History of Lamborghini
The first Lamborghini to ever be made is the 350 GTV, which was later sold as a production model known as the 350 GT.
It all started when Ferrucio Lamborghini decided to bring his Ferrari for a simple repair. At the time Ferrucio was manufacturing tractors out of demilitarized equipment and had no intention in building supercars. However that day he approached Enzo Ferrari with a complaint about the clutch of his latest Ferrari. Enzo’s response to the complaint was, “What does a tractor maker know about super cars? Go back to your farm and leave the supercars to me”. In rage and insulted, Ferruccio took his Ferrari home and fixed the problem himself using a tractor clutch. This little repair would be his first step in a long journey in the automotive world.
Lamborghini’s biggest issue with Ferrari’s supercars was the lack of quality. To avoid that, Lamborghini hired the best designers and car engineers. With a strong team behind him, Lamborghini created his first prototype car, the 350 GTV. The 350 was Lamborghini’s first 3.5-liter V12 supercar. It was first unveiled to the public in 1963, at the Turin Auto Show.
The new car created a stir in the media. This was because not only of its looks, but also because of the fact that this was a challenge to the famous Ferrari. At the same Auto show Lamborghini met a man named Carlo Anderloni, who at the time had gained fame for many Alfa Romeo bodies. They both joined forces and decided to create a more feasible production version of the prototype 350. Less than a year later, the team introduced a resigned version of the 350 GTV, and called it the 350 GT.
The 350 GT was first unveiled at the 1964 Geneva motor show, showing off its new tamed engine, streamlined chassis, and more elegantly designed body. The new beast’s four-cam V12 engine was reduced from 360 horsepower to 270, at 6,500 rpm. Like the concept 350 GTV, the production version had four-wheel independent suspension and an aluminum body.
The first production car of the 350 GT was built shortly after it’s unveiling. For production, the body of the 350 underwent a few changes. These changes included the replacement of the pop-up counterpart headlamps with fixed headlights. The manufacture of the bodies was entrusted to Touring of Milan. They used their patented Supperleggra method of construction, which fixed aluminum-alloy panels directly to a tube shaped structure. Production sales of the 350 GT started slow, with only 13 production models built in 1964.
The 350 GT soon impressed journalist and car enthusiasts around the world, and production increased to 25 cars per month. The follow year, Lamborghini introduced the groundbreaking mid-engined Miura as a rolling chassis at the 1965 Turin Auto show. Then covered by Gandini’s body design the 350 GT made yet another unveiling at the 1966 Geneva Motor Show. Lamborghini sold a total of 120 production models of the 350 GT, over the next few years. Each car sold was practically hand-made, so the modifications were unpredictable. The grille was often revised, a second windshield wiper and cowl air intakes were added, and the leather dash was eventually replaced with a polished aluminum dash.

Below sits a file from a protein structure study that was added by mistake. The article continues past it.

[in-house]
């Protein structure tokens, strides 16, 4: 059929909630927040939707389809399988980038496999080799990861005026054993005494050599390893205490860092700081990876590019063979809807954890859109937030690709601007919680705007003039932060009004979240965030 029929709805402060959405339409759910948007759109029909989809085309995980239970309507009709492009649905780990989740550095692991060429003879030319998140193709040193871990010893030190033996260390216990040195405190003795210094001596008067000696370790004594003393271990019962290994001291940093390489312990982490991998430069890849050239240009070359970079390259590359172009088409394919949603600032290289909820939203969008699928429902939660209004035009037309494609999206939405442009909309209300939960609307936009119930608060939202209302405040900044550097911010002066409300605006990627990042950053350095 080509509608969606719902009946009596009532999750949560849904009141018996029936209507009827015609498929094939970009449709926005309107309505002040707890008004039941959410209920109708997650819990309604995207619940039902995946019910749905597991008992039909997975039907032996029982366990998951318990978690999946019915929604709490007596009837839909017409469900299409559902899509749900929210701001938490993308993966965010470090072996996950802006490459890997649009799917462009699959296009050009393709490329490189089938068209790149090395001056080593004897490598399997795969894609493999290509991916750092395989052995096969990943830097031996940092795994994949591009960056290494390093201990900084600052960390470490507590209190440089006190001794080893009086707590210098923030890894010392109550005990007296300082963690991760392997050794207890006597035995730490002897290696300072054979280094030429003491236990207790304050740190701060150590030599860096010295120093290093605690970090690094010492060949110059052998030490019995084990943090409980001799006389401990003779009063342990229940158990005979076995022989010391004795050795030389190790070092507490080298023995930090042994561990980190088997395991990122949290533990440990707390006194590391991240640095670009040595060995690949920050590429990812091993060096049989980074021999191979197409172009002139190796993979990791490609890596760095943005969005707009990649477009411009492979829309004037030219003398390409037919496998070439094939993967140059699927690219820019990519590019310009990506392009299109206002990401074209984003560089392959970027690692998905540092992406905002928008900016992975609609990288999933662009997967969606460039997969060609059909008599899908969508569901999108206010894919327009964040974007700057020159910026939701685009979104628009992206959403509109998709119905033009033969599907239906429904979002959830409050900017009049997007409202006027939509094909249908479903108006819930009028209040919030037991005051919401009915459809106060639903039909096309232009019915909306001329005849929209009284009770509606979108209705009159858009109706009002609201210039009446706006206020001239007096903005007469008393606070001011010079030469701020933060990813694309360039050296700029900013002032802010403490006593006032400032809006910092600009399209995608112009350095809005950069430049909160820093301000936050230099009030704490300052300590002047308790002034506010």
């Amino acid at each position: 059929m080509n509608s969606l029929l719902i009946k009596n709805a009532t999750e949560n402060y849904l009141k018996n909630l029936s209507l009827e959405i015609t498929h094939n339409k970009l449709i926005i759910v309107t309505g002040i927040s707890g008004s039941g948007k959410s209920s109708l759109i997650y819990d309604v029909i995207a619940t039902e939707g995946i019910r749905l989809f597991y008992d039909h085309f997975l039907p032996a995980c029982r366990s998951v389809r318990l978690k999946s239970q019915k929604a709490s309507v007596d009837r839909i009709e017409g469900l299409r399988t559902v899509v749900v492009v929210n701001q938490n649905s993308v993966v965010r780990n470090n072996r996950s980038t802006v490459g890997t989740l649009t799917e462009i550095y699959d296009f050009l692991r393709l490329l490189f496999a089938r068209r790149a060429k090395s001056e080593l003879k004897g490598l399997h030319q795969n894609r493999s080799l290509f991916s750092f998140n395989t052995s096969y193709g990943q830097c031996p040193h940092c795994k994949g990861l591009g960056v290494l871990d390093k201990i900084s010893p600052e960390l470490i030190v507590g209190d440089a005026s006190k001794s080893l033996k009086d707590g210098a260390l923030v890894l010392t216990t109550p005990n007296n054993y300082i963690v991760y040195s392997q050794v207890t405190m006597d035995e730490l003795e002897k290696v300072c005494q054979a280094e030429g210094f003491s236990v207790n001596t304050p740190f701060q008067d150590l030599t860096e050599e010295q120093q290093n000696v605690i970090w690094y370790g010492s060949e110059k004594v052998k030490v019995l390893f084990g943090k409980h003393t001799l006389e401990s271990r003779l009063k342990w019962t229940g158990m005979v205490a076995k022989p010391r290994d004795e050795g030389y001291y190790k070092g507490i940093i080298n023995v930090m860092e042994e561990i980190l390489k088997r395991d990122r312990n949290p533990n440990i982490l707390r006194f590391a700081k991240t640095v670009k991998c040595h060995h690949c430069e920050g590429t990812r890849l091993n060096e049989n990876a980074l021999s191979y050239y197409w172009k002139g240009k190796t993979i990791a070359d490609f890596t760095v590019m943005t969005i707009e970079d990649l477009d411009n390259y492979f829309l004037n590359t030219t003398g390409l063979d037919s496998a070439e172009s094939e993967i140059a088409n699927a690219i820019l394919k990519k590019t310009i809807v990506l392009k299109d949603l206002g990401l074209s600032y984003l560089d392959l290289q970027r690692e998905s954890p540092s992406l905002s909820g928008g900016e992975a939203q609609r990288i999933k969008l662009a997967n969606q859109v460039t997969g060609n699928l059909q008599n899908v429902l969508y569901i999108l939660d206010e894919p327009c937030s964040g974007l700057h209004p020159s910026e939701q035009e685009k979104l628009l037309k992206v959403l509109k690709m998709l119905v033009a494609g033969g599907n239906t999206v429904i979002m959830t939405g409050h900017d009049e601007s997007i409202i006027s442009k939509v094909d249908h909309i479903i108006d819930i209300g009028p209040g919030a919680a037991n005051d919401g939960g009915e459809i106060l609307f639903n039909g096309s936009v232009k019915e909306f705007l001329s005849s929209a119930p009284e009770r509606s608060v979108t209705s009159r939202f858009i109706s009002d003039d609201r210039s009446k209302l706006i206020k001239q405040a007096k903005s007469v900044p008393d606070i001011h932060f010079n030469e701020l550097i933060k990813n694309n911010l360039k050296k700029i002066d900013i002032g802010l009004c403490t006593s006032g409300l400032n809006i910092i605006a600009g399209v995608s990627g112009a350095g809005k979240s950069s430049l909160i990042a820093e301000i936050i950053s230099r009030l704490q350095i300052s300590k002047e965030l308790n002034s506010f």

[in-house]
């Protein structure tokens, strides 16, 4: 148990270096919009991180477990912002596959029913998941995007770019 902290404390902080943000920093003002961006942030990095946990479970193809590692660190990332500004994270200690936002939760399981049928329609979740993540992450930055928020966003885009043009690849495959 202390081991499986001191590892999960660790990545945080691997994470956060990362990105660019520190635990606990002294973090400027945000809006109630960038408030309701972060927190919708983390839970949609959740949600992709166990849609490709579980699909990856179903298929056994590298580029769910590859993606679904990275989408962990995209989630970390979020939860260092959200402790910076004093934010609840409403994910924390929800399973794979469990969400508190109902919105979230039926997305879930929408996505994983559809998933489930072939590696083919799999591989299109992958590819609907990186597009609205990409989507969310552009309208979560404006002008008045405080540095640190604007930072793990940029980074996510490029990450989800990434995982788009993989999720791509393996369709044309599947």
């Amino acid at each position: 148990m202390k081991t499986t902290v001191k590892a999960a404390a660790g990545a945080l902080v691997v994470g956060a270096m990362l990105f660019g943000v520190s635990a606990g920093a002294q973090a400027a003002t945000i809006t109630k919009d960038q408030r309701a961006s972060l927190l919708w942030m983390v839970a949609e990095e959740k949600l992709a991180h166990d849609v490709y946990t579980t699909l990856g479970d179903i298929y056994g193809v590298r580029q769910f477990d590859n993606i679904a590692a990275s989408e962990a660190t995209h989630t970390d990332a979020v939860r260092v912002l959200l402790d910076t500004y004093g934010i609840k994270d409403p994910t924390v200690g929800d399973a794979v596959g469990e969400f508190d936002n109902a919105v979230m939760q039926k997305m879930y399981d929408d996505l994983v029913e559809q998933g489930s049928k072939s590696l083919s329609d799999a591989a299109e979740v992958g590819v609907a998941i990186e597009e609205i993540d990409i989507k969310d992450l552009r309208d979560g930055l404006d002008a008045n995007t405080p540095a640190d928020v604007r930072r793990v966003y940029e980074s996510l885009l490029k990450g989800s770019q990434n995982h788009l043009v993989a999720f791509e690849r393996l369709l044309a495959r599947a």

In that same time period (1965-1966) Lamborghini also created the option of the 400 GT. The 400 GT is basically a 350 GT with a larger, 4-liter, engine. It also, later, came equipped with a Islero steering wheel. The 400 GT had an increase in compression from 9.5 to 10.2:1, and had an increase of up to 320 horsepower at 6500rpm; and a new torque rating of 276 lb-ft at 4500rpm. Only 23 of these cars were built with this engine. Only three of the 23 cars made, was produced in skinned aluminum. The other 20 models were produced in heavier steel.
1963 350 GTV
400 GT 2+2
In March of 1966 Lamborghini unveiled another car, with a similar styling of the 350 GT and 400 GT, at the Geneva Auto Show. This car was known as the 400 GT 2+2. The major exterior change of the 2+2’s design is a larger amount of headroom and seating. To create this amount of headroom and space, Lamborghini had to lower the floorpan, and raise the roof 2.6 inches, giving the 2+2 an overall height of 50.6 inches. Because of these changes the new car had a slightly taller appearance when viewed from the front. The front end also received the addition of a second windshield wiper, 4 circular sealed beam headlamps, and extra metal between the front wheel arch. In the rear, the trunk of the 2+2 was larger and the window was reduced. These details are what made the 2+2 different than its brother the 350GT.
Lamborghini powered the 2+2 with front mounted DOHC V12. This engine had 320 horsepower at 6,500 rpm, and a torque of 276bhp at 4,500rpm. The most notable change about this new car is that it now had a new transmission and differential. The new transmission had a Porsche styled baulk-ring synchronizer system on all five forward gears and reverse as well. This new transmission was agreed to be much smoother and quieter than the ZF unit of the 350 GT and 400 GT.
With the production figures of the 120 for the 350 GT and 224 for the 400 2+2, Lamborghini has earned the title of creating as rare car as any of the Ferraris. Even though Lamborghini is technically superior to the Ferrari, the 350 GT and 400 GT 2+2 are available at a fraction of the price of a similar Ferrari . The 350 GT was featured as the very first Lamborghini produced and is currently the only survivor with a three-seat interior. The Lamborghini badge also unique to the first 350 GTs. Overall, the 350 GT is a rare car that won its place in history as a one of the kind classic supercar.
1964 350 GT
1966 400 GT
1966 Lamborghini 400 GT 2+2